Saturday, 24 January 2015

The iPhone 6 or the Samsung Galaxy S5? THAT is the question

The iPhone 6 or the Samsung Galaxy S5? THAT is the question

For the last few years there’s only been two handsets EVERYBODY knew about: Samsung’s latest Galaxy S device and Apple’s iPhone. This year, however, is slightly different as Samsung –– for all intents and purposes –– is struggling to turn 2014’s Galaxy S5 into a hit, following confirmed dips in sales year-on-year of around 40%. Fortunately for Samsung it has the Galaxy Note 4 and the thoroughly excellent Samsung Galaxy Alpha to fill in the gaps.
If it wasn't for these two handsets Samsung's 2014 would have been a complete wash-out devoid of any real contenders. 
The Galaxy S5 wasn’t bad; it just lacked anything resembling a compelling USP compared to rival handsets from Sony and HTC. It felt distinctly average and that is never good when you’re talking about a flagship handset, especially one from a company that, at the time, was on top of the world. And it really couldn’t have happened at a worse time, either, as everybody knew Apple was going to storm into the market in late-2014 with a radically altered iPhone proposition. 
Samsung is now in the process of completely re-evaluating its Galaxy S line ahead of the launch of the Galaxy S6 during Q1 2015 –– so expect BIG changes. In this comparison we’re going to take a look at how the current Galaxy S5 compares to Apple’s slightly newer iPhone 6. In terms specs and hardware in general both handsets are pretty evenly matched –– generally speaking, anyway –– but are the other differences? And where does one outdo the other? Lets bloody well find out. 
But first, the specs in a handy side-by-side table.

Spec Sheet Shootout

DeviceiPhone 6Samsung Galaxy S5
Dimensions138 x 67 x 6.9mm, 129g142 x 72.5 x 8.1 mm , 145g
Display4.7in IPS LCD, 750 x 1334 pixels, 326ppi5.1-inch Super AMOLED, 1920x1080 pixels,432ppi
Camera8-megapixel iSight,LED flash,1080p video16-megapixel ISOCELL, LED flash, 1080p video
Storage16GB, 64GB, 128GB16GB,32GB, microSD up to 128GB
Processor, RAM, Graphics1.4GHz Apple A8 dual-core Cyclone, 1GB RAM, Apple M8 motion co-processor2.5GHz Qualcomm Snapdragon 801 quad-core Krait 400, 2GB RAM, Adreno 330 GPU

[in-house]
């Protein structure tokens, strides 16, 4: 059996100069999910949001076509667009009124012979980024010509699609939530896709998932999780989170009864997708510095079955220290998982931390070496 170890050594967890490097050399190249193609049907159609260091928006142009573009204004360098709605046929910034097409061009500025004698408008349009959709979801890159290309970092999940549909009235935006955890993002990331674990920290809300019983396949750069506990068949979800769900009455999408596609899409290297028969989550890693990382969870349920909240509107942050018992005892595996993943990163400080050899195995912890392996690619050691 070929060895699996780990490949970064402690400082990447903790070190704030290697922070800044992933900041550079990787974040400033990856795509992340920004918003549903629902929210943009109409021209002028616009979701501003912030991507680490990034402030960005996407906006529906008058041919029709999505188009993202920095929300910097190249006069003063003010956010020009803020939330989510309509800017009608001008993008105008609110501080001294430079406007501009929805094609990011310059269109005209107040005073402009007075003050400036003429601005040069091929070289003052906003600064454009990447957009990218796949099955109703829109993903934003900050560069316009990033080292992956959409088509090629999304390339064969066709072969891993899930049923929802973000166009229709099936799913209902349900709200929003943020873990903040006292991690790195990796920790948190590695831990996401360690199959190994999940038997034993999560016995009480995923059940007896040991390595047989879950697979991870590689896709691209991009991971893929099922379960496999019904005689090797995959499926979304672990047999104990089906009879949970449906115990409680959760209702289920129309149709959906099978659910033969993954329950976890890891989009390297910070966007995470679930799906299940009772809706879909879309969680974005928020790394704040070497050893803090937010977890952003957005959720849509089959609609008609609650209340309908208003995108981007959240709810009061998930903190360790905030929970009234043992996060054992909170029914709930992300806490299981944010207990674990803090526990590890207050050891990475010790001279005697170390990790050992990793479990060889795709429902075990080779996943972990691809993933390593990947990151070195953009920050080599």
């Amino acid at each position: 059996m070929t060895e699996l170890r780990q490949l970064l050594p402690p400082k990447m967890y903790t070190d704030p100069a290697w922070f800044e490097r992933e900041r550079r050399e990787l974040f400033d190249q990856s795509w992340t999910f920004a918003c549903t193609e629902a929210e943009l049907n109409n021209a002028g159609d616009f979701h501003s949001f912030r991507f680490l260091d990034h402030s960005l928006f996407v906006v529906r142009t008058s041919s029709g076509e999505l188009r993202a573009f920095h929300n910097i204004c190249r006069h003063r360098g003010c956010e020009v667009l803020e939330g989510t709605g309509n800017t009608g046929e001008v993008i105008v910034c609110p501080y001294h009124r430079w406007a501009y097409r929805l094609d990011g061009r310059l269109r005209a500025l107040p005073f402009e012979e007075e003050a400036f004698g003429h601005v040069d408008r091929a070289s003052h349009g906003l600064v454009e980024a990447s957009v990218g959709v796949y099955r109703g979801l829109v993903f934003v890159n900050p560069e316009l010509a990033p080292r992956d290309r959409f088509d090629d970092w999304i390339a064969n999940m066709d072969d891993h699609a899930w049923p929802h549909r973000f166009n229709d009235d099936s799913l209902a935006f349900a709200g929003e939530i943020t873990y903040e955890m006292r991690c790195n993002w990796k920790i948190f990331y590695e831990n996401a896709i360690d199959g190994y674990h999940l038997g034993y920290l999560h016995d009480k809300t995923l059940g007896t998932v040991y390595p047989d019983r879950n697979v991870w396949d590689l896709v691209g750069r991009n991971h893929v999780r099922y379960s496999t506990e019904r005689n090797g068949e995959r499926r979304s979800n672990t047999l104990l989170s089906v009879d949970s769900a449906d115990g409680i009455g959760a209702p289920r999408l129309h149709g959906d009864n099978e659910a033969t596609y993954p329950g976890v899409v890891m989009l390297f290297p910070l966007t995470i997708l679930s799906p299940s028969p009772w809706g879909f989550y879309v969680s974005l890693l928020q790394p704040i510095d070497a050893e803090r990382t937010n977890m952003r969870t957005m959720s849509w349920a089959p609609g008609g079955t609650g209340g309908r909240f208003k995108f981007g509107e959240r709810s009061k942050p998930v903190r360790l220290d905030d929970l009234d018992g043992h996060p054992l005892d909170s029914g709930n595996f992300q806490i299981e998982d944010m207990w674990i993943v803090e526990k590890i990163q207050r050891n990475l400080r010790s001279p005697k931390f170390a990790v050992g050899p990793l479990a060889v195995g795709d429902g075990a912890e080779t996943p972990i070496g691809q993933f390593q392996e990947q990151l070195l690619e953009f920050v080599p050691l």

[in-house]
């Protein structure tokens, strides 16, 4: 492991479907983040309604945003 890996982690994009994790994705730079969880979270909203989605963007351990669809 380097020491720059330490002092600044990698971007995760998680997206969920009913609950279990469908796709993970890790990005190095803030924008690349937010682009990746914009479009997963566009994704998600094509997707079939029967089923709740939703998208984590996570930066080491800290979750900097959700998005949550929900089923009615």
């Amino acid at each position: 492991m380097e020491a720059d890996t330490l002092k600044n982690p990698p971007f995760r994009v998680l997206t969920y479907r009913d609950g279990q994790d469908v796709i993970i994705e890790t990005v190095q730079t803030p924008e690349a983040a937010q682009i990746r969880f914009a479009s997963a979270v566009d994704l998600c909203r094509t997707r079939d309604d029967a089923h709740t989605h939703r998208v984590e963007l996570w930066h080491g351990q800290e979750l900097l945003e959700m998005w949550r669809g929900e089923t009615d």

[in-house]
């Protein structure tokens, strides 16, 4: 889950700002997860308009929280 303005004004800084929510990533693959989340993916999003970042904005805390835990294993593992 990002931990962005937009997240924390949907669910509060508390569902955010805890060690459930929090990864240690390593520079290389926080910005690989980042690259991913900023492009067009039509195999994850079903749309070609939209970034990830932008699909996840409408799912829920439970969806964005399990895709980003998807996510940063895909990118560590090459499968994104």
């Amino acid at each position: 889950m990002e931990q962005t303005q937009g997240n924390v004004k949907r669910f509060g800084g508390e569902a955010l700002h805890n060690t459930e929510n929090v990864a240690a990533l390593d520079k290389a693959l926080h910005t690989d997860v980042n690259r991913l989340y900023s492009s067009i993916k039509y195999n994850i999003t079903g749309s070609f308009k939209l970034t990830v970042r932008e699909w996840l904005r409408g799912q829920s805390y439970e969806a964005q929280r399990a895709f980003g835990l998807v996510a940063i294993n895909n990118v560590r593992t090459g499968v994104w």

Operating System,iOS 8Android 4.4. KitKat
ConnectivityLightning,Bluetooth,NFC,Wi-Fi,4G,GPSmicroUSB,Bluetooth,NFC,Wi-Fi,4G,GPS,infrared,MHL,fingerprint scanner,heart-rate sensor
Battery1,800mAh2,800mAh (removable)

Build & Design

Despite earlier rumours to the contrary, the Samsung Galaxy S5 is not a massive revolutionary leap for the brand in terms of design. The screen has not expanded much, and as a result the bodywork has only expanded a little in all directions, just about enough to notice when the phone is placed side-by-side with its predecessor.
The corners are a little squarer, although on slightly – it’s still a very rounded-off shape on the whole. While that rumoured metallic build hasn’t emerged, the silver (plastic) surround now has a ridged texture as seen on the Galaxy Note 3, meanwhile the back panel has a matte finish and a dimpled texture.
There’s also a cover on the microUSB port, a telltale sign of the IP67 dust and water proofing. As is increasingly the case with heavily rumoured launches, the iPhone 6 turned out to be everything we'd heard already, and indeed everything we'd seen in the torrent of leaked dummy mockups. 
That means a new-yet-familiar shape with more rounded corners and edges, and an aluminium back panel that hugs round to the front. It's 6.8mm thick and sports a stainless steel Apple logo on the back. There is, however, no waterproofing and none of that rumoured Sapphire Glass on the front to stop the screen from smashing if you fumble it. Apple has managed to make the iPhone 6 look distinctive enough from its predecessor while maintaining that unique Apple aesthetic. It's a larger phone to accomodate the bigger display, but the screen-to-body ratio is more or less unchanged. There's a striking new design to the end caps at either end of the phone.

Hardware, Connectivity & Storage

The iPhone 6 comes in 16GB, 64GB, and 128GB storage variants - the 32GB model is dead and buried. Samsung’s Galaxy S5 comes with either 16GB or 32GB of onboard storage plus microSD support for cards up to 128GB.
Both devices feature fingerprint scanners, while the Galaxy S5 has a hear-rate sensor on the back. Touch ID delivers more consistent fingerprint recognition performance while th Galaxy S5's scanner can be fiddly and temperamental.